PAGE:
Pigeons take to tables for beignet crumbs and powdered sugar residue
at Cafe Du Monde in the French Quarter.
The West Bank on the far side of the Mississippi River from downtown New Orleans looks haunted at night. The aerial view from the Huey P. Long bridge is reminiscent of the photos of Gregory Crewdson--luminescent flashes of a world that can never entirely go to sleep. It looks industrial, commercial and in the insolence of daylight it must certainly be a plain sight--if it exists at all.
In our feverish discussions of how and where to cram in a modest eight meals a day on my first visit Brooke insisted that the Vietnamese community in the West Bank made food as essential to the New Orleans experience as a po' boy at Domilise's.
On the second night of my stay we crossed the bridge and descended into that dreamland, to Nine Roses, a roomy Vietnamese place with a stiff facade and copious parking lot suggestive of an unclaimed mattress emporium. When making those preliminary assessments of non-western eateries thinking gets counter-intuitive. Does it look like the kind of place you could buy a coffee table? That's a good thing. Drops ceilings, filmy laminated menus? An abandoned tricycle in the corner by an open coloring book? Yes? You're in the right spot.
The first sight you catch upon entering Nine Roses is a stately aquarium whose blue lamp seems to be responsible for lighting the entire dining room, and whose sole inhabitant, a blood-colored tropical fish glides through his home space in a sleepy almost emblematic motion. So much of what Nine Roses does is familiar fare. We ate spring rolls, pho and a plate of chili-singed calamari with brown rice. There is an inspirational kind of achievement in places like Nine Roses--the modesty with which balance of flavor, coordination of spices and striking sensory impact work. We ate and talked about our families and the places we'd been over the years, taking in each plate with subconscious warmth. Some food draws attention to its own magnificence, it thinks it's art. It's cook thinks he's an artist. Great food however is subliminal. And its magnificence leaves the poetic mark in afterthought. Nine Roses makes food in the mold of the latter.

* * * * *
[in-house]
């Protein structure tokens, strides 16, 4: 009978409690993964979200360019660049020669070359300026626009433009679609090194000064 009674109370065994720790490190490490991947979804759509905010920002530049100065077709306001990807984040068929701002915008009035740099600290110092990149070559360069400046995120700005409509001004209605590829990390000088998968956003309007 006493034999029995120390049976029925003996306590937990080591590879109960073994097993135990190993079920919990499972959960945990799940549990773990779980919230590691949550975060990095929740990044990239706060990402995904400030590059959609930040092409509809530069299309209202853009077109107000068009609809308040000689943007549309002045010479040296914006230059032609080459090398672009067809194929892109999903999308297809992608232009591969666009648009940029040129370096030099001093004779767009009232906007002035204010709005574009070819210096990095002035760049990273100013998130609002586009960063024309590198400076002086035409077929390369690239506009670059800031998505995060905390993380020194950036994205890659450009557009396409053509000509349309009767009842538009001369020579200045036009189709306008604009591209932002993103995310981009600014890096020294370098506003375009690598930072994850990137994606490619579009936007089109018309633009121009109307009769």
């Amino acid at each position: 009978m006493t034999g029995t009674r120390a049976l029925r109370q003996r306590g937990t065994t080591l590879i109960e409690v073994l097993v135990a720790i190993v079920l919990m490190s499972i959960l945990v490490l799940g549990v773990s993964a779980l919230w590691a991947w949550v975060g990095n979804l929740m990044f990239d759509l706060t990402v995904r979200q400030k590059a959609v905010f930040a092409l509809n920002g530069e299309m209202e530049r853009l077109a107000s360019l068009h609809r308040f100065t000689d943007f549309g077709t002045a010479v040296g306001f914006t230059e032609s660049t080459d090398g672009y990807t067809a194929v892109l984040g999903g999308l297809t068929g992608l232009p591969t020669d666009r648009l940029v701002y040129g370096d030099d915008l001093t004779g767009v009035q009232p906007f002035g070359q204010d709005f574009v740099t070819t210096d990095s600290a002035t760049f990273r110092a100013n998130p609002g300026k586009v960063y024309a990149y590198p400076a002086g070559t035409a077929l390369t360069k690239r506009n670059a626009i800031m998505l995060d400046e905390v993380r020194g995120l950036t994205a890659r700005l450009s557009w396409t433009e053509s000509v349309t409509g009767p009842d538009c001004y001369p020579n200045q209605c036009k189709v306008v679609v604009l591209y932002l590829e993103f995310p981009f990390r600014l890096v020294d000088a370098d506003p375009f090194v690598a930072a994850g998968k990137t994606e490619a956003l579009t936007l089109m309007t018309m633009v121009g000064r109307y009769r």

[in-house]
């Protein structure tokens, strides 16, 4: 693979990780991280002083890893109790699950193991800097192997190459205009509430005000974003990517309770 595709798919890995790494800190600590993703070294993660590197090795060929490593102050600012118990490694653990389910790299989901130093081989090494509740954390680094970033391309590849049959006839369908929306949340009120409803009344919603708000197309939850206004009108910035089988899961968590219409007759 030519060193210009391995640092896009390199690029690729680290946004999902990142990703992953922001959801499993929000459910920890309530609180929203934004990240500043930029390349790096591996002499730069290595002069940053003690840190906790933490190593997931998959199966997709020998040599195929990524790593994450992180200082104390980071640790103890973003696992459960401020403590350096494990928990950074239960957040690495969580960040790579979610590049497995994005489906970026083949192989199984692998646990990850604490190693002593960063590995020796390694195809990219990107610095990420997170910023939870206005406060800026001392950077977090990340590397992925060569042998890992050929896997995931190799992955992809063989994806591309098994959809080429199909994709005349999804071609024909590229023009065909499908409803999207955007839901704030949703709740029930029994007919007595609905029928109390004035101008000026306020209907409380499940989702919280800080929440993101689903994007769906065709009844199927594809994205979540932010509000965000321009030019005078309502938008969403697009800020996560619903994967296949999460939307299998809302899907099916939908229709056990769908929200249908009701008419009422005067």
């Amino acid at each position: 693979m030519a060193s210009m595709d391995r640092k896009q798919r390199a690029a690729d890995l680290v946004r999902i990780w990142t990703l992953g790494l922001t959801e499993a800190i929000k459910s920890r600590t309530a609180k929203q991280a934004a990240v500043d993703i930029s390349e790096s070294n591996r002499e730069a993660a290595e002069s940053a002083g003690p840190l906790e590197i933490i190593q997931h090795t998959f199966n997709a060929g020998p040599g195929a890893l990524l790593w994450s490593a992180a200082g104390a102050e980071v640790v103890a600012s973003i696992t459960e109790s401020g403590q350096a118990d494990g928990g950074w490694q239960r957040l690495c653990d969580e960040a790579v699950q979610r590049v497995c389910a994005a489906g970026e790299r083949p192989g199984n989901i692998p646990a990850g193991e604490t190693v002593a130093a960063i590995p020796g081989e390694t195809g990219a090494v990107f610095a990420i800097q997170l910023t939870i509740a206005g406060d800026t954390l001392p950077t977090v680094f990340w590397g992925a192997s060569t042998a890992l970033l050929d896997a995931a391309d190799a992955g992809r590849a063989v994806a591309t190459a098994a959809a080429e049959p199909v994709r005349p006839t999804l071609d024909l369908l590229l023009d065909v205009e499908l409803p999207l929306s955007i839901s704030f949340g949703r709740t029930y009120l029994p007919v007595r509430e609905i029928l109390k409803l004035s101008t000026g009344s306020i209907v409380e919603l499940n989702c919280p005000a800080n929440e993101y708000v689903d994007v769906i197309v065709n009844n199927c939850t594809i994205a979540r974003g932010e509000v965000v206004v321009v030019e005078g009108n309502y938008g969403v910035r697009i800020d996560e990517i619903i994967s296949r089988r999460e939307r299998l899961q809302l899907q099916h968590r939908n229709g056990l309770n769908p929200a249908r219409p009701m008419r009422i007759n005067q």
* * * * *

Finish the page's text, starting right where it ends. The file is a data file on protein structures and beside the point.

Across the Huey P. Long in Uptown again we spent a bit of time ostensibly walking off the Vietnamese feast we'd just eaten. Magazine Street is home to a good number of inviting windows and open doors--bars, bistros, pizzerias, ice cream parlors. The night air is pink and violet with their lights. One such place, Coquette, is the home of a plate Brooke claims as the definitive sweet in New Orleans. Over a cocktail at the bar we discovered that their lauded chocolate pot de creme and beignets was no longer a selection on the standard menu and could only be had as part of a six course prix fixe menu. A sympathetic bartender disappeared into the kitchen and in short order returned to inform us that an exception was being made. With some drink chatter and a comforting lag since our last gorge it was there. A demure pile of pastry pillows dusted with sugar and a demitasse of custard.
What can anyone know or say definitively about a place as vast and inscrutable as New Orleans let alone after a mere three days of poking around? Probably not much, relatively speaking. The beignets and pot de creme at Coquette may or may not be the great confection of New Orleans, but it lives all the same as the great confection in my substantial memory. The custard was ghostly bodied, reminding me of the whimsical aphorisms that play out in the paintings of Rene Magritte, a cloud of curvaceous chocolate floating in mid-air. Something to laugh at as much as luxuriate over. The beignets, in contrast to the powdered sugar interred fritters at the famous Cafe du Monde, were as mystical as the custard--the crisp exterior protecting a humid, creamy interior that seems to finish baking only the moment it reached the tongue. For a city whose indelibly inchoate sensibility plays out inch upon delirious inch in architecture, sound, color, personalities and attitudes this plate of puffed dough and pudding got it about as succinctly right as I can imagine: An impossible little world disappearing as it achieves its fraught perfection.
Sharing some fresh air and a second round of dessert at Sucre on Magazine Street
A few doorsteps away on Magazine we managed to meet with the temptation of macarons and gelato at Sucre, beloved of Oprah and Paula. Already drunk and pooped on countless plates of amazing grub, did the only dignified thing we could, we gave in.